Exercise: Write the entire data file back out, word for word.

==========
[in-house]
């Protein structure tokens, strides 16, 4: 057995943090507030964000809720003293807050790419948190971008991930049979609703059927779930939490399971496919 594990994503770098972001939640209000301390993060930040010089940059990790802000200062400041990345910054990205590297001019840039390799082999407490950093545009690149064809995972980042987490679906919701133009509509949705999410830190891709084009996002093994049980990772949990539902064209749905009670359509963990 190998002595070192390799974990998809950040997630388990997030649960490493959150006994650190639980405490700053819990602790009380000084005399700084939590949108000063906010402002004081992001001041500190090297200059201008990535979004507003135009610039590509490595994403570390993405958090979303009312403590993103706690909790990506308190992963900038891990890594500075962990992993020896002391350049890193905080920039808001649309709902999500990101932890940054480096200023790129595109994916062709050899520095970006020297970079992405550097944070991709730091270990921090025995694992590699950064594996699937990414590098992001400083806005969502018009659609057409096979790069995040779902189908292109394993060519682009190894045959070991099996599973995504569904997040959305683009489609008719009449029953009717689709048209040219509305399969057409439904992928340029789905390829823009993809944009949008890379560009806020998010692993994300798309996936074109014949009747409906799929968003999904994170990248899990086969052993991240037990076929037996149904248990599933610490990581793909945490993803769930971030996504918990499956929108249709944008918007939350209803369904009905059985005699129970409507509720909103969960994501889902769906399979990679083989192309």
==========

[in-house]
């Protein structure tokens, strides 16, 4: 057995943090507030964000809720003293807050790419948190971008991930049979609703059927779930939490399971496919 594990994503770098972001939640209000301390993060930040010089940059990790802000200062400041990345910054990205590297001019840039390799082999407490950093545009690149064809995972980042987490679906919701133009509509949705999410830190891709084009996002093994049980990772949990539902064209749905009670359509963990 190998002595070192390799974990998809950040997630388990997030649960490493959150006994650190639980405490700053819990602790009380000084005399700084939590949108000063906010402002004081992001001041500190090297200059201008990535979004507003135009610039590509490595994403570390993405958090979303009312403590993103706690909790990506308190992963900038891990890594500075962990992993020896002391350049890193905080920039808001649309709902999500990101932890940054480096200023790129595109994916062709050899520095970006020297970079992405550097944070991709730091270990921090025995694992590699950064594996699937990414590098992001400083806005969502018009659609057409096979790069995040779902189908292109394993060519682009190894045959070991099996599973995504569904997040959305683009489609008719009449029953009717689709048209040219509305399969057409439904992928340029789905390829823009993809944009949008890379560009806020998010692993994300798309996936074109014949009747409906799929968003999904994170990248899990086969052993991240037990076929037996149904248990599933610490990581793909945490993803769930971030996504918990499956929108249709944008918007939350209803369904009905059985005699129970409507509720909103969960994501889902769906399979990679083989192309």